Thursday, April 14, 2016

Surfside to Caseys Beach Via Snapper Island

When Doug and I came to Moruya, we were keen to meet other sea kayakers so joined up with the Eurobodalla kayaking group. This is a very friendly group of people, but, we quickly realised that the main interest of the group was flat water paddling, while our main interest is ocean paddling. In my usual optimistic fashion, I managed to convince the group organizer that there was a ton of people on the email list (which is really, really long) who really wanted to ocean paddle but just had not got the opportunity. That made it only logical to put some actual ocean kayaking trips on the schedule. 

 Smoky sky but calm water

There were certain conditions, however, mostly that the paddles be in at least semi-sheltered waters such as those around Batemans Bay. After some discussions, two kayak trips around Batemans Bay made it on to the autumn schedule and the first of these was slotted in for the day after our trip out to the Tollgate Islands.

The weather forecast could not be better. Low swell, light winds, sunny skies. It was tempting to blow off the Eurobodalla paddle and head back out to Montague Island, but, after nagging J. to put these trips on the schedule, I felt duty bound to go. 

Cave at Square Head

The turn out was disappointing. J, one other fellow I had not met before, Doug and I plus Mr Honey from Long Beach. Of course, it could be that all the other paddlers headed out to Montague Island, but, I suspect that, at least for many folks, a new trip on the schedule was not the welcome addition I had imagined it to be. 

Mr Honey paddled down from Long Beach and proceeded to show us a series of fun and easy gauntlets, rock gardens and sea caves that you could paddle into. At Square Head, there are some rock gardens that you can run through, although I got the timing slightly wrong and ended up high-centred on a rock. After watching this, none of the others were game. A bit further around Square Head is a feature Mr Honey calls the "swimming pool" where a rocky reef runs parallel to the headland and allows some easy rock gardening.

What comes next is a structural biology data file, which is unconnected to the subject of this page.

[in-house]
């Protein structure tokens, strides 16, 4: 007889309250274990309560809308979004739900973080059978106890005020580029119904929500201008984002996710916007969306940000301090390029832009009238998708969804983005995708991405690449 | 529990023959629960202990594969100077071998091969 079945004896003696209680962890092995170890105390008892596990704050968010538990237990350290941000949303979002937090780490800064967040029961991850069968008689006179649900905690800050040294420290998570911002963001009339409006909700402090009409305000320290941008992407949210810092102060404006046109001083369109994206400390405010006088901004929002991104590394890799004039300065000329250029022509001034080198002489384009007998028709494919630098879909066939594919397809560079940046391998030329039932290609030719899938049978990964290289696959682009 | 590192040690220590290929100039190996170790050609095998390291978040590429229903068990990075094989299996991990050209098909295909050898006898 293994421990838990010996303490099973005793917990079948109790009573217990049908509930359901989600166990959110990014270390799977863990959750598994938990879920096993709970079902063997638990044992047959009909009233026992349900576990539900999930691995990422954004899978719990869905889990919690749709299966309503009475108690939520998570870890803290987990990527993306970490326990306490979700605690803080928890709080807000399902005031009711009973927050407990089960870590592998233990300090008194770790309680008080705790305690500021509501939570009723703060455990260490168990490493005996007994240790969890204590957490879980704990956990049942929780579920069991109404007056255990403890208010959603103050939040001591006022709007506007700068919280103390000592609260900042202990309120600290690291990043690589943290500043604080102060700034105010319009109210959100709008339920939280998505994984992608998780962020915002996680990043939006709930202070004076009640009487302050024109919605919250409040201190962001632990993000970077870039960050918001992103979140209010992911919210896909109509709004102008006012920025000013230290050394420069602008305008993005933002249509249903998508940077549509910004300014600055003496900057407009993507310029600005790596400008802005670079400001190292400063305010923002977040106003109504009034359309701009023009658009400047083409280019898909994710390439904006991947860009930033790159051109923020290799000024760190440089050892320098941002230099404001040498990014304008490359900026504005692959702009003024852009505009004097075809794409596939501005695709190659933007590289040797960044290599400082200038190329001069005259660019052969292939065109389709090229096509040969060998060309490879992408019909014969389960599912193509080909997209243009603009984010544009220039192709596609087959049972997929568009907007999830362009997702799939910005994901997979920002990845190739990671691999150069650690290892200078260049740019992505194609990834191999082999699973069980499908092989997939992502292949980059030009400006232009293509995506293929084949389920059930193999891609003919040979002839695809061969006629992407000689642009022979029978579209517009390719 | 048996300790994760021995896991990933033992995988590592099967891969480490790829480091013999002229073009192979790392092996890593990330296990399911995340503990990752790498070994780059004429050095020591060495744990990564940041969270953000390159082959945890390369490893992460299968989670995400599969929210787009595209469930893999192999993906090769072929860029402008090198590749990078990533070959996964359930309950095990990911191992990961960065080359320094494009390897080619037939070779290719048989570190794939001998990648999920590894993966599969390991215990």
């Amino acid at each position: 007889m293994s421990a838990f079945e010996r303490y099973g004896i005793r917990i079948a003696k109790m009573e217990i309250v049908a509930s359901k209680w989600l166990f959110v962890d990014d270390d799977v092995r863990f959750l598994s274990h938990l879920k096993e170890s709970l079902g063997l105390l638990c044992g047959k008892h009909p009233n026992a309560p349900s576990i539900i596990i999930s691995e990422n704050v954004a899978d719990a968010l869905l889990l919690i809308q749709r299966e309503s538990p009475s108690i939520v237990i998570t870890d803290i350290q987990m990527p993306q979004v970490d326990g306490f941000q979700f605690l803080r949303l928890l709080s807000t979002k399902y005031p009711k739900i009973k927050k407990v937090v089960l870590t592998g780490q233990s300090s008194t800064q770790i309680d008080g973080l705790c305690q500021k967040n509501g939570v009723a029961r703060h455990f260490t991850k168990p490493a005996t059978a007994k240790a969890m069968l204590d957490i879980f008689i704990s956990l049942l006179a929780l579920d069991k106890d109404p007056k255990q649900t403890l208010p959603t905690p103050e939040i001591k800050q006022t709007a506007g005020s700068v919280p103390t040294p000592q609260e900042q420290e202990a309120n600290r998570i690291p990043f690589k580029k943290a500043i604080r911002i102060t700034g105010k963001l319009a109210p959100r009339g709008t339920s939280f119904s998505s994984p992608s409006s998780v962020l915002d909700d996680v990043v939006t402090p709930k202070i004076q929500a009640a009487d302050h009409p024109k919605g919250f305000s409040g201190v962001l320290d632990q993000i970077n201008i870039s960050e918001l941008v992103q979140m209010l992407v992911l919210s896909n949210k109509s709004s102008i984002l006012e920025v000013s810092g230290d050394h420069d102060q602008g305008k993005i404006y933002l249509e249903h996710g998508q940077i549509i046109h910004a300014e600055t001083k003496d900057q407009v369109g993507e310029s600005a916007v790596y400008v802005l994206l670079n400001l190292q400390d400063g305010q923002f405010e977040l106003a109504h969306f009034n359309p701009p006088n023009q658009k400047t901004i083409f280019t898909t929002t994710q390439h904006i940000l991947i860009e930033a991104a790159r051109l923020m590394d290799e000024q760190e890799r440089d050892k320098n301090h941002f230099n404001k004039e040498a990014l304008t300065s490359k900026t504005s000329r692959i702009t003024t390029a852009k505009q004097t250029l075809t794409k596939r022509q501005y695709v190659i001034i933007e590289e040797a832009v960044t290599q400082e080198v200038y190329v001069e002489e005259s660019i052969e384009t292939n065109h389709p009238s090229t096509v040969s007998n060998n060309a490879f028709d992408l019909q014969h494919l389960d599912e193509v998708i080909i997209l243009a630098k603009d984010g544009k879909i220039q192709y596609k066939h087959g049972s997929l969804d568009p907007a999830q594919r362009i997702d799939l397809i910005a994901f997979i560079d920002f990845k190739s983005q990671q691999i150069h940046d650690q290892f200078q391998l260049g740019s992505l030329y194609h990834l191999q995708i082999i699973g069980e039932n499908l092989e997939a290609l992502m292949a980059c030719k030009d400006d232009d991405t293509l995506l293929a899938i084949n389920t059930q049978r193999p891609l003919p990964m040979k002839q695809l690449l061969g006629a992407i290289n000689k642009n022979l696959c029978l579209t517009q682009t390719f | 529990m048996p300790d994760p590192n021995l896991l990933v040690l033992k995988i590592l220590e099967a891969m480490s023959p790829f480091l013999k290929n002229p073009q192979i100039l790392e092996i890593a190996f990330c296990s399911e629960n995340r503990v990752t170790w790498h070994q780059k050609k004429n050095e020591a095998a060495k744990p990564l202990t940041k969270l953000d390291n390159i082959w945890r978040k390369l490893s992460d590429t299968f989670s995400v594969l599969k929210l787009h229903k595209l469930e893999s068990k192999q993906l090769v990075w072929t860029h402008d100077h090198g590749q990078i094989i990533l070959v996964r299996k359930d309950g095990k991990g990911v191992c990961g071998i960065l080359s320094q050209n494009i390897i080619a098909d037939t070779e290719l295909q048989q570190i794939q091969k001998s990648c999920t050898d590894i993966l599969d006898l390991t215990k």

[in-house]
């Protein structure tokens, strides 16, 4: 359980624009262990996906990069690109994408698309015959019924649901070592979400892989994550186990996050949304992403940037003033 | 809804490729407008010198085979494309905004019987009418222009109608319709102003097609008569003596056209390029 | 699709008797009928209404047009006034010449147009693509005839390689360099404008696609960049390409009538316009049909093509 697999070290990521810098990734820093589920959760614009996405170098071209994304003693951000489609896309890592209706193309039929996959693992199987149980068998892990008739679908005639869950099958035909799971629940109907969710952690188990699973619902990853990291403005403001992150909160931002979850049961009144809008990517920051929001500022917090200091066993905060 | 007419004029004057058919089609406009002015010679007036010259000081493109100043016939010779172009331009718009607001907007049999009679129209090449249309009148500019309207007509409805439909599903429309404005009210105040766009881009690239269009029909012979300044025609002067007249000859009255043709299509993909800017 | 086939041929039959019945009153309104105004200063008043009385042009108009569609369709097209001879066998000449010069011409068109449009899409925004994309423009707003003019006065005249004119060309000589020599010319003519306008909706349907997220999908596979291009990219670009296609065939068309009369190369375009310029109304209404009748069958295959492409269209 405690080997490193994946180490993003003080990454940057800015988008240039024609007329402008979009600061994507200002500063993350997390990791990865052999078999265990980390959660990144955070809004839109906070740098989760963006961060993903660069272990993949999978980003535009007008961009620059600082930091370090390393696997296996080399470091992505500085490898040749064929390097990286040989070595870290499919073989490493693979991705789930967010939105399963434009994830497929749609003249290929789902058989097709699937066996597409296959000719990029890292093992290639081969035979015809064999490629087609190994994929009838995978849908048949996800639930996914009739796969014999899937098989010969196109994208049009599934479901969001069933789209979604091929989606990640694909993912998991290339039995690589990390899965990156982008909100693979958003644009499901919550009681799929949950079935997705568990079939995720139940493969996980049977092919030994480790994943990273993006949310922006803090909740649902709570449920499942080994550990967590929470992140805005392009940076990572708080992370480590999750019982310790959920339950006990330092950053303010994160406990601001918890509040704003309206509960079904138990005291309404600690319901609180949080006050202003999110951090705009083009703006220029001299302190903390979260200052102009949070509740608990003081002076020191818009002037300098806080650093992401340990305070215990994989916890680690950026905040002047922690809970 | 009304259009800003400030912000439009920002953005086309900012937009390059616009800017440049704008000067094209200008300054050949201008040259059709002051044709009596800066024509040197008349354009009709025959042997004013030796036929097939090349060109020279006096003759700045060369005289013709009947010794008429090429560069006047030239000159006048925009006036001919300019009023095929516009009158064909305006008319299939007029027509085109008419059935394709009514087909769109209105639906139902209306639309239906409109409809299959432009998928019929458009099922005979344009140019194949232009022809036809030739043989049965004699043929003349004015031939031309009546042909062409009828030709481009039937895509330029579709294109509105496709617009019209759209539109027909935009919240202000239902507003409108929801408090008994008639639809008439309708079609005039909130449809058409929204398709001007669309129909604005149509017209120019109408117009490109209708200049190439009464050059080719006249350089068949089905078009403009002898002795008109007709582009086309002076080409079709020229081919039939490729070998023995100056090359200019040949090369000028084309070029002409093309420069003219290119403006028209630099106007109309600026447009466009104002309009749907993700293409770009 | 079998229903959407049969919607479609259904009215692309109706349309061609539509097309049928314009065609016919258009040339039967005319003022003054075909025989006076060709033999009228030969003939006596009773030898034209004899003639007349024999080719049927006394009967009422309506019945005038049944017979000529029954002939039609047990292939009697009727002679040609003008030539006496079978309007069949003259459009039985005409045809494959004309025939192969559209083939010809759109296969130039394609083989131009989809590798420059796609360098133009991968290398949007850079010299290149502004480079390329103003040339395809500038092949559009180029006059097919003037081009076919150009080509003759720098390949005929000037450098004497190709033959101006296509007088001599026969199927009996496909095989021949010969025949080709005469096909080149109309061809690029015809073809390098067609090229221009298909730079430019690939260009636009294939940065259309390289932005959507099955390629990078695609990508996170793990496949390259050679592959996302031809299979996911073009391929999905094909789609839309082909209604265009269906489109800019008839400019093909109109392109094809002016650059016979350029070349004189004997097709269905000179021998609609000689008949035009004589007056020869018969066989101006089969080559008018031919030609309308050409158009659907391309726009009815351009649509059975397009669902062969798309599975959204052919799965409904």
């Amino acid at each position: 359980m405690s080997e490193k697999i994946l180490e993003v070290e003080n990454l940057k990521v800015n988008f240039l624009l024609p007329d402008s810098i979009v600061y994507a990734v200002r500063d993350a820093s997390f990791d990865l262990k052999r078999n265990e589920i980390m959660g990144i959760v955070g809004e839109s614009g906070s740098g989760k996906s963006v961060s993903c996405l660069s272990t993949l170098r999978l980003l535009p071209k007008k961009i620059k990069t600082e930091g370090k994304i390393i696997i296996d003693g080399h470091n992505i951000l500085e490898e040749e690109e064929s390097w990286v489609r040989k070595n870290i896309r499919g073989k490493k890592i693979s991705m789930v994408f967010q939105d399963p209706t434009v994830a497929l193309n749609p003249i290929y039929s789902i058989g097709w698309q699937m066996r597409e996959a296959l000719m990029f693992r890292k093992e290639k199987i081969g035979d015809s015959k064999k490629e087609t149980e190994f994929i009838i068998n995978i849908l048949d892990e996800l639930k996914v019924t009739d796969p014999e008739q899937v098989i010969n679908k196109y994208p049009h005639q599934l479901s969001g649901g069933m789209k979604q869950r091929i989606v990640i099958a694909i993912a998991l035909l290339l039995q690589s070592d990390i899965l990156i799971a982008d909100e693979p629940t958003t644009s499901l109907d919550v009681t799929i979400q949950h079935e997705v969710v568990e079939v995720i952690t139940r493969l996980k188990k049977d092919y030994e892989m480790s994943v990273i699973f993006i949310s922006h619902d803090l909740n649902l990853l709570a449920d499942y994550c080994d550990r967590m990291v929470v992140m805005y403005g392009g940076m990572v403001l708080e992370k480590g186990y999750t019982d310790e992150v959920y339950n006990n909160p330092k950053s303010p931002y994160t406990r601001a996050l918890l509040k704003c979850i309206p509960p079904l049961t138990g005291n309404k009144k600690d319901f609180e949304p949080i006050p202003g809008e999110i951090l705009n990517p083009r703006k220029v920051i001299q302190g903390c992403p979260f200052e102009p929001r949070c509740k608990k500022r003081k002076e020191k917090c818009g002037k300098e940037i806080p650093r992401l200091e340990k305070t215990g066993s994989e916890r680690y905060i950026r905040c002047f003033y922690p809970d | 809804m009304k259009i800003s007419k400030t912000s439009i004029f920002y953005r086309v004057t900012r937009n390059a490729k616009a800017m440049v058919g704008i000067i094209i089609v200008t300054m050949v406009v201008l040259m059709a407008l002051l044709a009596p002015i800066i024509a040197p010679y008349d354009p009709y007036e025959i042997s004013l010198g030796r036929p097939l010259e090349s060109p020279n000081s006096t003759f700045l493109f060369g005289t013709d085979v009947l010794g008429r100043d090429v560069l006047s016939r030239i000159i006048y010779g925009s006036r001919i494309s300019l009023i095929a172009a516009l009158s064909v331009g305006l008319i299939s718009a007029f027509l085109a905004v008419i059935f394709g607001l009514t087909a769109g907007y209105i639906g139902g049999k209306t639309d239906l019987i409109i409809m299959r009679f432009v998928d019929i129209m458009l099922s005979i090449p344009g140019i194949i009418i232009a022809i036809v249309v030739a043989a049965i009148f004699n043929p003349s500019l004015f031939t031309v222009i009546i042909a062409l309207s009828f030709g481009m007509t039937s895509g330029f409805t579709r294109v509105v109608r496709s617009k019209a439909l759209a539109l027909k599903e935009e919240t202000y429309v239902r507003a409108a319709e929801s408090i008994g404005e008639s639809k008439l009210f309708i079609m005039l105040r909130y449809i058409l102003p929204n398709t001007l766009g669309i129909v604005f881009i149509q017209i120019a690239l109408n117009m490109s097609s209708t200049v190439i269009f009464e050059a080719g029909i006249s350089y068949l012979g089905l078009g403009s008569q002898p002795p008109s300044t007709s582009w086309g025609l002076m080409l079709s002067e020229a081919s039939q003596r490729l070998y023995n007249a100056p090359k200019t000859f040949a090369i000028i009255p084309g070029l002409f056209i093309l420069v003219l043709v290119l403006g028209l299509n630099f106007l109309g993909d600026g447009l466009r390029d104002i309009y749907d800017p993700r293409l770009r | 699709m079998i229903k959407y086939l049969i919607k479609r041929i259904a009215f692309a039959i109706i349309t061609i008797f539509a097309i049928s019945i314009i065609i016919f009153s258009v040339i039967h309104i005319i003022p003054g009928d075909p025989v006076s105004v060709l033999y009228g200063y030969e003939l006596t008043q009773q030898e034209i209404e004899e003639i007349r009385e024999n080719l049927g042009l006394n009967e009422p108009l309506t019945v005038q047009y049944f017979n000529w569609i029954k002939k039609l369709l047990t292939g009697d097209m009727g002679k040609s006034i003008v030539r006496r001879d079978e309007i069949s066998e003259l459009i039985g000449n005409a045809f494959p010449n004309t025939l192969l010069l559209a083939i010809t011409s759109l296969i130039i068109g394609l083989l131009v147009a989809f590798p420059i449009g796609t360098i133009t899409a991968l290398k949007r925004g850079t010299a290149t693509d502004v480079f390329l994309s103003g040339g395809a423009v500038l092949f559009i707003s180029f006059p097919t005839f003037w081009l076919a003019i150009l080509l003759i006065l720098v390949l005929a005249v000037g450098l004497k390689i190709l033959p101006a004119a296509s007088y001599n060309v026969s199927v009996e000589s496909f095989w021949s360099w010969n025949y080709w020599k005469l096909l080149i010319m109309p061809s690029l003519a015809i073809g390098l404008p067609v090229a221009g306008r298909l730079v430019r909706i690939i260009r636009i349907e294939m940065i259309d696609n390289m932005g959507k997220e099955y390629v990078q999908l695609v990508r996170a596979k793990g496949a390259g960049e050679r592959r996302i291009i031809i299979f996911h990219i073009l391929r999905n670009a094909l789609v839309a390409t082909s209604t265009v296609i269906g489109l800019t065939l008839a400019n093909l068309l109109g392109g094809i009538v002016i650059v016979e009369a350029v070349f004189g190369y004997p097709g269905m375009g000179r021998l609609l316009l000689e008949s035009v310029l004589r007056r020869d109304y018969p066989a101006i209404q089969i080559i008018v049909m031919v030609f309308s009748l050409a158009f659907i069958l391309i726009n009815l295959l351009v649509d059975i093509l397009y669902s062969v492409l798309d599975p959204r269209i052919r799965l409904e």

Heading over to the rocky islet near Snapper Island

Then there is the big cave, which is more of an alcove than a cave but fun to paddle into and, a couple of other rock features can be linked together for some more interesting paddling. Over at Snapper Island, the big cave on the north side is obvious and an easy paddle into via a long gutter. The rocky islet nearby features some other fun rock gardens as well as an arch right through this unusual island. 

Mr Honey and the cave on Snapper Island

At Caseys Beach there was a bit of a dumping swell which was easy to negotiate for most of us, but one guy did get a bit wet. As usual, the talk over morning tea was about kayaks and electric bilge pumps and the weight of different boats.
We paddled back via Observation Point which has some rocks you can weave around. Doug and Mr Honey headed over to Long Beach as Doug wanted to try paddling a Nadgee, while I returned with the two other guys to bring the car around. Both of them, paddling kayaks at least 10 kg lighter than mine wanted to tell me that once your kayak is floating the weight ceases to matter, but, as anyone who has paddled a loaded versus an unloaded kayak knows, the overall weight of the boat does make a big difference. 

There is another Batemans Bay paddle on the autumn schedule, perhaps it will garner better participation but, I am inclined to think my usual optimism was slightly, as it often is, misplaced this time. 

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